Ekta Parishad is a grass-roots movement that has campaigned for the rights of the poorest members of the population – the landless and the indigenous population – in Central and Southern India since 1991. More than two thirds of the population of India live on the land and want to continue to do so. This will only be possible if the land laws are protected and access to vital resources, such as land, forests and drinking water is not endangered by corruption and major projects instigated by the government or international companies.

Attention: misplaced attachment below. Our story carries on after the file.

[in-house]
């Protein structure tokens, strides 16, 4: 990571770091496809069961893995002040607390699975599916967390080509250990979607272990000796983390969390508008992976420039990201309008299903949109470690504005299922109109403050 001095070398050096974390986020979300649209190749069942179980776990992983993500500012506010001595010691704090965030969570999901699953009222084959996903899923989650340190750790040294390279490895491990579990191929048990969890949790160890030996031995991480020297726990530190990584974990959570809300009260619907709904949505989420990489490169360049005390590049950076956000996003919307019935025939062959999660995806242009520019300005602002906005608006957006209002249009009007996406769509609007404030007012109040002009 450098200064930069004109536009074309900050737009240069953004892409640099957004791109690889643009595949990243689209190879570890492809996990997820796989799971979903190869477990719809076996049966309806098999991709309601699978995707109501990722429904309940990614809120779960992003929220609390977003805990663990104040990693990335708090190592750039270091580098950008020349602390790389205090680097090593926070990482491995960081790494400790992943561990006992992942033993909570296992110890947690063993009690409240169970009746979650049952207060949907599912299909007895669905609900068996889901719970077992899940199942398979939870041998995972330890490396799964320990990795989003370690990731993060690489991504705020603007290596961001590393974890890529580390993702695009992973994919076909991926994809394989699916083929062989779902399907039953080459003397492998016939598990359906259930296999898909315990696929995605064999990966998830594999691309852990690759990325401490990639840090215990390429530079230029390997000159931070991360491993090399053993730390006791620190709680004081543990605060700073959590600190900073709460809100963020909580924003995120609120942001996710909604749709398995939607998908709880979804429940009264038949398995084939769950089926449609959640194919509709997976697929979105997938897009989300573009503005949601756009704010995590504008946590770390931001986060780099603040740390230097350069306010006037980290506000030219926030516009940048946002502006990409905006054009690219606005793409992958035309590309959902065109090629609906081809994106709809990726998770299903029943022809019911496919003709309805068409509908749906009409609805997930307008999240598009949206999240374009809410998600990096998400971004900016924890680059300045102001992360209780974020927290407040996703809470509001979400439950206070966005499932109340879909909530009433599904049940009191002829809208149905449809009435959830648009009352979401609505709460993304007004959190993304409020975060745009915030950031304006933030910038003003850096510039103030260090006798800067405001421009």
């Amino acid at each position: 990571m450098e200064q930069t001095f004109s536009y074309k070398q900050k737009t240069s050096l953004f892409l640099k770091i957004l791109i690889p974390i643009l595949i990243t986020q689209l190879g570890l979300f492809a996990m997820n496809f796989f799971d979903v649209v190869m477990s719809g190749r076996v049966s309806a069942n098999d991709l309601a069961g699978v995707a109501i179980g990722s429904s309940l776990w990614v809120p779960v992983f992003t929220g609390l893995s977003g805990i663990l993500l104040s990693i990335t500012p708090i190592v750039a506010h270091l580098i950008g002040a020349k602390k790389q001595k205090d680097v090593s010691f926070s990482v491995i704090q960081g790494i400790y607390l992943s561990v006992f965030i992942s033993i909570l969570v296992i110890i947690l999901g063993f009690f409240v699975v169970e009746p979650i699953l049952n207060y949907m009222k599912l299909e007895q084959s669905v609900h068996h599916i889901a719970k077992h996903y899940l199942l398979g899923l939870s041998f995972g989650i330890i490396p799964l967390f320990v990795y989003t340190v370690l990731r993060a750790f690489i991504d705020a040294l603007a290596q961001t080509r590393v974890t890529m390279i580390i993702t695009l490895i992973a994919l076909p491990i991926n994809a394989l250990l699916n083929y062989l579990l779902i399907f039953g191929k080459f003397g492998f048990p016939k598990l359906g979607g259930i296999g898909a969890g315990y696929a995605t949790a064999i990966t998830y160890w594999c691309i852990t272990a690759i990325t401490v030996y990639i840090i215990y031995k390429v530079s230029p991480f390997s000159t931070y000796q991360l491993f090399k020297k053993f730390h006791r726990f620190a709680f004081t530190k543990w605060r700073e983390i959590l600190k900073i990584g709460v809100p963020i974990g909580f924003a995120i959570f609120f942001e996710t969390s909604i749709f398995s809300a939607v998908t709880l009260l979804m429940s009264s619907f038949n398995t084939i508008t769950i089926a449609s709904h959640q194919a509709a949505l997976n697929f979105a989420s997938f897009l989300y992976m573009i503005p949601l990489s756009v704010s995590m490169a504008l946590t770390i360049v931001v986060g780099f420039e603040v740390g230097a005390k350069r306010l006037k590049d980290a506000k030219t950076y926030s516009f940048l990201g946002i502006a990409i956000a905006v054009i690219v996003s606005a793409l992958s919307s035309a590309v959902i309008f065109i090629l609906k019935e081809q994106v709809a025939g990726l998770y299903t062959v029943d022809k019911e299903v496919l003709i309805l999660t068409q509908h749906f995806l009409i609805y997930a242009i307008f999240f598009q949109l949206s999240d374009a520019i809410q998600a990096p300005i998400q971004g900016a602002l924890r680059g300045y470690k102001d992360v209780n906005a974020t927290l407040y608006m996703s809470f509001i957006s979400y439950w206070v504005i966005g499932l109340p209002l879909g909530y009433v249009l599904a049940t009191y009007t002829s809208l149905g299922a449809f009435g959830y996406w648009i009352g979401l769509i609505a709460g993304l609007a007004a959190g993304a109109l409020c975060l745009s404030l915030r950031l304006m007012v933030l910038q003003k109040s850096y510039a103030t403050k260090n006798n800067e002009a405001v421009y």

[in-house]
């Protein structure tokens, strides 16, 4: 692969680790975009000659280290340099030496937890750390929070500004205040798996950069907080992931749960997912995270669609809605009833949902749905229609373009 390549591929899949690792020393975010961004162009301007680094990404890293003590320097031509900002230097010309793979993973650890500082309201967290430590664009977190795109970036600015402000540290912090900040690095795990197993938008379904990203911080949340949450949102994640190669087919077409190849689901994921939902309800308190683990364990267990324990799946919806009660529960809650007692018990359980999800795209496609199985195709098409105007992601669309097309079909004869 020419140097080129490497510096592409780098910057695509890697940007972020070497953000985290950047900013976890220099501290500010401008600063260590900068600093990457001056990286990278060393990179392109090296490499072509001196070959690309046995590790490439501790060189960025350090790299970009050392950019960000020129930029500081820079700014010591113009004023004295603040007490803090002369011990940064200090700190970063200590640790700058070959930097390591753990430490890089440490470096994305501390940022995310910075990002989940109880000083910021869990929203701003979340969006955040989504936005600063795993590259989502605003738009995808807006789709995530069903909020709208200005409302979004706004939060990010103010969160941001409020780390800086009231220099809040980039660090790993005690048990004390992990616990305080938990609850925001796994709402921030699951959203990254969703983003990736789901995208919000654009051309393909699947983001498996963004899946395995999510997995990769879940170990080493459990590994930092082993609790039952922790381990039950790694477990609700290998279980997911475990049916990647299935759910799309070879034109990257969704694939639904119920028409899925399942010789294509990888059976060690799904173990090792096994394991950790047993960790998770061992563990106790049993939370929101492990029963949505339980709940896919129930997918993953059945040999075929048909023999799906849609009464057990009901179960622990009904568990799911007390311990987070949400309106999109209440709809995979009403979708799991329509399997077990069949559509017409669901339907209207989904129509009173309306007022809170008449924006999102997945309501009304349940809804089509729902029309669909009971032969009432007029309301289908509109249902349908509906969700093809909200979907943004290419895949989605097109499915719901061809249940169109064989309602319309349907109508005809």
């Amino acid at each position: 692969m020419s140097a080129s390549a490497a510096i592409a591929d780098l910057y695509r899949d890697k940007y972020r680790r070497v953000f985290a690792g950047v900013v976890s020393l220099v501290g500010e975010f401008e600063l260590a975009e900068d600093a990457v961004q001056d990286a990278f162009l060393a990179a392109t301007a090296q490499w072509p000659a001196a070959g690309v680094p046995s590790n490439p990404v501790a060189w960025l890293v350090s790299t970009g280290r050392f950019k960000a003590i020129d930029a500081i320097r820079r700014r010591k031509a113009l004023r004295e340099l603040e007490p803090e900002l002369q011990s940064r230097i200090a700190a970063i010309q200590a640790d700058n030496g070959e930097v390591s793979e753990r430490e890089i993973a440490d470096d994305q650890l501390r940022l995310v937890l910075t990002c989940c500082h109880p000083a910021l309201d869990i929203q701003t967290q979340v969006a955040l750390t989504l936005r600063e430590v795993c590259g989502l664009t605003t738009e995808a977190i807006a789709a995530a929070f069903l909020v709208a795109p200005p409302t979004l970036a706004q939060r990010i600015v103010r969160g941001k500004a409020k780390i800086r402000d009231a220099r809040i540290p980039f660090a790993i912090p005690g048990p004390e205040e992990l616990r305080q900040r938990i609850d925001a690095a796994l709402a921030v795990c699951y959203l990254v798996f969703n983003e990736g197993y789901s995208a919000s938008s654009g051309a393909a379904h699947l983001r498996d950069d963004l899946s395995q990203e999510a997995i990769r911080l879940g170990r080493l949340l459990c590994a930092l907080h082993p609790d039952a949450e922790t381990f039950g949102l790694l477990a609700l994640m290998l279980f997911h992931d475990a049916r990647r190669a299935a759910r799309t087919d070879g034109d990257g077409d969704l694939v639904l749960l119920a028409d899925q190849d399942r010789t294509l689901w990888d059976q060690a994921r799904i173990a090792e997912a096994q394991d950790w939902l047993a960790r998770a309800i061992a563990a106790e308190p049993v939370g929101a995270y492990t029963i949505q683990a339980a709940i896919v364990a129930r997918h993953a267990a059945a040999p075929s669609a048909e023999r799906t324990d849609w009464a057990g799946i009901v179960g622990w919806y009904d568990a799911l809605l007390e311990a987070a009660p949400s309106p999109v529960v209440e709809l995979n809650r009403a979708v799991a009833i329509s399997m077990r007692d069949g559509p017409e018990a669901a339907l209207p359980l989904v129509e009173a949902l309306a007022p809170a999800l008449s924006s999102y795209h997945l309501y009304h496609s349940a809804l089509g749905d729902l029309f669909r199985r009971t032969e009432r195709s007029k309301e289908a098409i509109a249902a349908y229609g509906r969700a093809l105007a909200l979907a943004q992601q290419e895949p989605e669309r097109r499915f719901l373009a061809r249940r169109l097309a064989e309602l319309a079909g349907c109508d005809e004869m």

The work of Ekta Parishad is committed to the principles of truth, justice and non-violent resistance. The approximately 400 activists are mainly residents of the affected villages which they are working for. Ekta Parishad, which is active in more than twelve Indian member states, organises peaceful protest marches and petitions for the attention of political committees, and works on projects with the local population – mainly women – aimed at economic development. About 150,000 individuals in more than 5,000 villages work together with Ekta Parishad. Janadesh 2007, the march involving 25,000 affected people walking a distance of more than 300 kilometres from Gwalior to Delhi ensured that Ekta Parishad placed basic land reform in India on the political agenda.